Issue #21 of Dept.H uses one of those filmic devices of video footage showing things that video footage couldn’t possibly show or at least not in the way it could show it. We become observers of the past, watching as the footage is being shot, almost as if the person watching is filling in the blanks for us with their imagination. So, in a way, we’re not actually seeing reality, but our hero’s perception of what that reality is. This is a wonderful metaphor, as Dept.H is so much more than a simple thriller/murder mystery at the depths of the ocean, but also the depths of memories and our understanding of the past.
Our hero is Mia, waiting while her mini-sub recharges and her body acclimates to her new depth with the remaining members of the Dept. H crew, as they agonizingly make their way to the surface of the ocean. One of them, maybe several of them, or maybe none of them murdered her father Hari. She went to the submerged research lab to figure out who and why. If there was a plan beyond that, nothing went accordingly. She’s had to fight her way through the life-and-death chaos of everything around her while rummaging through the chaos of her own and other’s memories. In this issue, that life-or-death struggle prompts more memories, and while we hear it through the voice of Roger, it isn’t so much about him, but Mia’s mother and the love both he and Hari shared for her.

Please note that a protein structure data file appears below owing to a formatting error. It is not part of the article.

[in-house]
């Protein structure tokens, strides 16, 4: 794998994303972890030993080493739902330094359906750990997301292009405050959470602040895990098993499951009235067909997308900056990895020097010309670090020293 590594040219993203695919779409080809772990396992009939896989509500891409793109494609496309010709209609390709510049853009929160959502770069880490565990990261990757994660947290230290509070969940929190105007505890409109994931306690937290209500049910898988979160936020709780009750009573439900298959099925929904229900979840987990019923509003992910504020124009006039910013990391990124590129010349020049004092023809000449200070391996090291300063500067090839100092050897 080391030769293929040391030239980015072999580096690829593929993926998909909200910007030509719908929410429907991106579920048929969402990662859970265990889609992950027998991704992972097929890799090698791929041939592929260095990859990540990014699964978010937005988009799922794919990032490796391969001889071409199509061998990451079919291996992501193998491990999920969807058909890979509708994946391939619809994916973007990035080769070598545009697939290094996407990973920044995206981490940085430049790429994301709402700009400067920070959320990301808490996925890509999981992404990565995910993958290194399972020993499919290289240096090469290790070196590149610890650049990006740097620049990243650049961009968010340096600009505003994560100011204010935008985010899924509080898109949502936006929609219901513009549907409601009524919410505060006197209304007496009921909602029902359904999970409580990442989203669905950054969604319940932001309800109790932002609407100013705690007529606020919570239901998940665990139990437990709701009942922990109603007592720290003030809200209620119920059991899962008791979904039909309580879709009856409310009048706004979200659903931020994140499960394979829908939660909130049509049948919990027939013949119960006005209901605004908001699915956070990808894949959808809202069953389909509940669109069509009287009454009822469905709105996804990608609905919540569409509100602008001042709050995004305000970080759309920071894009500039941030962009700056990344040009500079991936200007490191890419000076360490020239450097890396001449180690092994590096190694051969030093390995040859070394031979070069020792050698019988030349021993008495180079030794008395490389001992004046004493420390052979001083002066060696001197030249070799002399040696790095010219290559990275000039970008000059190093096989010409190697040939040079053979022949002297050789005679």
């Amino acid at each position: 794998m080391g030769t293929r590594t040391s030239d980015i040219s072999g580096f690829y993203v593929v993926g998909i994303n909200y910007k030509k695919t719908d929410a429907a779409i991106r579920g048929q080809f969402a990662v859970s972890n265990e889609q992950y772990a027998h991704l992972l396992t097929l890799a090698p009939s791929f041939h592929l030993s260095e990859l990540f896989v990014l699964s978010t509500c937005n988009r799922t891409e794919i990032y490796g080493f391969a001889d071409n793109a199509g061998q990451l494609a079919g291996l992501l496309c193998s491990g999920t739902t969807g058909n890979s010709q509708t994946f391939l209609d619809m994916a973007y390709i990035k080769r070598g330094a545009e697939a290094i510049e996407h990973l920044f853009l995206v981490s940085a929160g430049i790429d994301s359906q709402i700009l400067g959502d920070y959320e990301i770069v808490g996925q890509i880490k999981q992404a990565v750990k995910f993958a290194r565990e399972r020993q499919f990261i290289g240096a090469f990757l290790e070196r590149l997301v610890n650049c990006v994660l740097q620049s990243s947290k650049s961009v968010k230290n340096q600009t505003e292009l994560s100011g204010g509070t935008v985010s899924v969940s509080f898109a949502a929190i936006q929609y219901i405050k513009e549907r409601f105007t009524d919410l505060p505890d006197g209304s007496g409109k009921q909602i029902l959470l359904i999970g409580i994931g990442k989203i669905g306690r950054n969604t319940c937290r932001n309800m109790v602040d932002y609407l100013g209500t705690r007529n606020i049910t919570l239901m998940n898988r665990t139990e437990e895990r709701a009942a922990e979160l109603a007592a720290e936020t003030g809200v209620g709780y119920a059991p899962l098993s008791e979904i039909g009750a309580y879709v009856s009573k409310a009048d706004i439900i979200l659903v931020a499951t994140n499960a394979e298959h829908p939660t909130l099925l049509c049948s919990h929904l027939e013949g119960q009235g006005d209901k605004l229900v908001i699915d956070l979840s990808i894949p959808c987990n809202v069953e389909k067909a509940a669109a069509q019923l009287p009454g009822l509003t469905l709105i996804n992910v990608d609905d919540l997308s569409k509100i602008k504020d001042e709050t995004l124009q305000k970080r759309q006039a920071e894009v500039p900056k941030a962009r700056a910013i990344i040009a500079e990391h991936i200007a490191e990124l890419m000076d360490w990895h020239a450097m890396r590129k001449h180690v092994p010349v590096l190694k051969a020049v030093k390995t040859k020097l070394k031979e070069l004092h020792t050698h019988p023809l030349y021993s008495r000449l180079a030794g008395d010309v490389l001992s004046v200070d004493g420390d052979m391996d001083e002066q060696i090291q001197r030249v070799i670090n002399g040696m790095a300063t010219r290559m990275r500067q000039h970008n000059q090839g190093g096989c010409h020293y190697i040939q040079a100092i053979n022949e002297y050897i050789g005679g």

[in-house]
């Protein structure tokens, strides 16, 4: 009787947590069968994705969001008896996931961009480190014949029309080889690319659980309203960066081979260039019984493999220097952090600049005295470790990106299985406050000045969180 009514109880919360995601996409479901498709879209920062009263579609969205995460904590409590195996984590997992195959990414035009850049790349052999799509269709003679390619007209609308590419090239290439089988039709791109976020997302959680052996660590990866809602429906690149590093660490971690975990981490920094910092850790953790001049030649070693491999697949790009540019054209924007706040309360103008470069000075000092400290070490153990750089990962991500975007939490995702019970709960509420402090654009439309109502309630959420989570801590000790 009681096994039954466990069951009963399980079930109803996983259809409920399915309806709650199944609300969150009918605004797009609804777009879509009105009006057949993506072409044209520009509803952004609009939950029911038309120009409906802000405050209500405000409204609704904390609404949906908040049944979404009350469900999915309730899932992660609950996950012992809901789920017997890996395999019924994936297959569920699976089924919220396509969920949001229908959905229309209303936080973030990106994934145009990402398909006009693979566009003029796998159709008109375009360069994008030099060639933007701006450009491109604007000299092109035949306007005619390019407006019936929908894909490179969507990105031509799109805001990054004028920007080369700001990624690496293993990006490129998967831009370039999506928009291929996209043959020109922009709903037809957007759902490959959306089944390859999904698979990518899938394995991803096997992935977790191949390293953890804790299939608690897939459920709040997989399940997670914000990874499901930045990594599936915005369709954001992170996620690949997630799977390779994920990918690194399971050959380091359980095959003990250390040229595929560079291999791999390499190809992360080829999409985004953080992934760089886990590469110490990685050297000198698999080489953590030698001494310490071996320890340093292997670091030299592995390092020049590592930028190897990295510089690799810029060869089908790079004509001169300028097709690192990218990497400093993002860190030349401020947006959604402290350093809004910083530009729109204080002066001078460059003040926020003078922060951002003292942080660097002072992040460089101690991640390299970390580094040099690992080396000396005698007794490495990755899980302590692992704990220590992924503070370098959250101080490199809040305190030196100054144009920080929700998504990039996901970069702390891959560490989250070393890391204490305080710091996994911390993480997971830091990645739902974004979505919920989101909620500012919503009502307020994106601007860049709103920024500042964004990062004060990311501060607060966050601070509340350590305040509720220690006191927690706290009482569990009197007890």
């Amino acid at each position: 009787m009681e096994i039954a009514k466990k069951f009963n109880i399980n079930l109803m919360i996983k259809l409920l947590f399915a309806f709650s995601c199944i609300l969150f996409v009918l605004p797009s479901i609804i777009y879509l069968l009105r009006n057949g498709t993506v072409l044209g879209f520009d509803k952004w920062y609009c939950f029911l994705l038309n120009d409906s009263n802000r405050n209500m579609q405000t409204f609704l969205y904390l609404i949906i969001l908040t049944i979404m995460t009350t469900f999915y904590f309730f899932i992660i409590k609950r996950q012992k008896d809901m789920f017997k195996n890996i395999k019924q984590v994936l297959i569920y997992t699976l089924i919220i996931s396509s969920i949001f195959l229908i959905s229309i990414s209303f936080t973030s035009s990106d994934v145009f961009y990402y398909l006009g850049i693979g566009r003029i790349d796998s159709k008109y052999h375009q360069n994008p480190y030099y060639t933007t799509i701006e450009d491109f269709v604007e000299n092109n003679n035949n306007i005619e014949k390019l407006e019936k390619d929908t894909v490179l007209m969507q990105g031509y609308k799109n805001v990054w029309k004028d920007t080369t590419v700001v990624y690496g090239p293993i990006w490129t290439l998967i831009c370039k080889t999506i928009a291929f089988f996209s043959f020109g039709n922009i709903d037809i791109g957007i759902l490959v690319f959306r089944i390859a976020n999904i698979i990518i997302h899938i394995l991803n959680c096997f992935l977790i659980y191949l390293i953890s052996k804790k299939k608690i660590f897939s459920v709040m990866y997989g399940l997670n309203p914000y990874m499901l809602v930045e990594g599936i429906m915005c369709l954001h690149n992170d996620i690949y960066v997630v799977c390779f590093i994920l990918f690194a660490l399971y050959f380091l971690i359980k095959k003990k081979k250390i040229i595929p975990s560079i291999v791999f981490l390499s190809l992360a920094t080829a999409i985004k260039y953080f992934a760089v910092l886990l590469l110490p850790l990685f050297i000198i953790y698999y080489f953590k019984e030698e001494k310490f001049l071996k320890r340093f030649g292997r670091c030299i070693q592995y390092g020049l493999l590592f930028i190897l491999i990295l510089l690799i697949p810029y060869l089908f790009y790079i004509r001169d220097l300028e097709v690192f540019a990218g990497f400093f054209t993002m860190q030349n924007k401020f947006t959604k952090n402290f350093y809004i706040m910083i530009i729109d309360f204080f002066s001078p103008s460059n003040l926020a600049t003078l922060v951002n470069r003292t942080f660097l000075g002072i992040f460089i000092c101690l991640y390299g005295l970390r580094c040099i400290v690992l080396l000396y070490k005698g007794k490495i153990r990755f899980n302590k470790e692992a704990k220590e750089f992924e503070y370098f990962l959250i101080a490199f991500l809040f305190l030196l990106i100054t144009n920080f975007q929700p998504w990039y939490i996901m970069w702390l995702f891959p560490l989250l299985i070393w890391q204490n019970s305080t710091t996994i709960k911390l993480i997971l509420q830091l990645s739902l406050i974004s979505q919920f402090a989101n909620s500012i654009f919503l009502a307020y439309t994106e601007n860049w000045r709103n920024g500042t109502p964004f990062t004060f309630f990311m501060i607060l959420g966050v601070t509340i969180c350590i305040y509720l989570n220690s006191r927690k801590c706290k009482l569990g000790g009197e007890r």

Roger is a documentarian, documenting Hari’s life and research. In this issue, creator Matt Kindt has documented the story of a breaking heart and a breaking friendship. Within that framework, through the story of a shipwrecked crew, Kindt has captured a tremendously beautiful moment as one person falls in love with another. This issue revolves around that moment and the joy and sadness that springs from it. It also hints at Hari’s great intellect being used to manipulate a situation to his favor. I feel like this has come up before; that Hari may not be as great a person as everyone believes him to be.
This very human issue with an incredibly tense button makes a month a very long time to wait.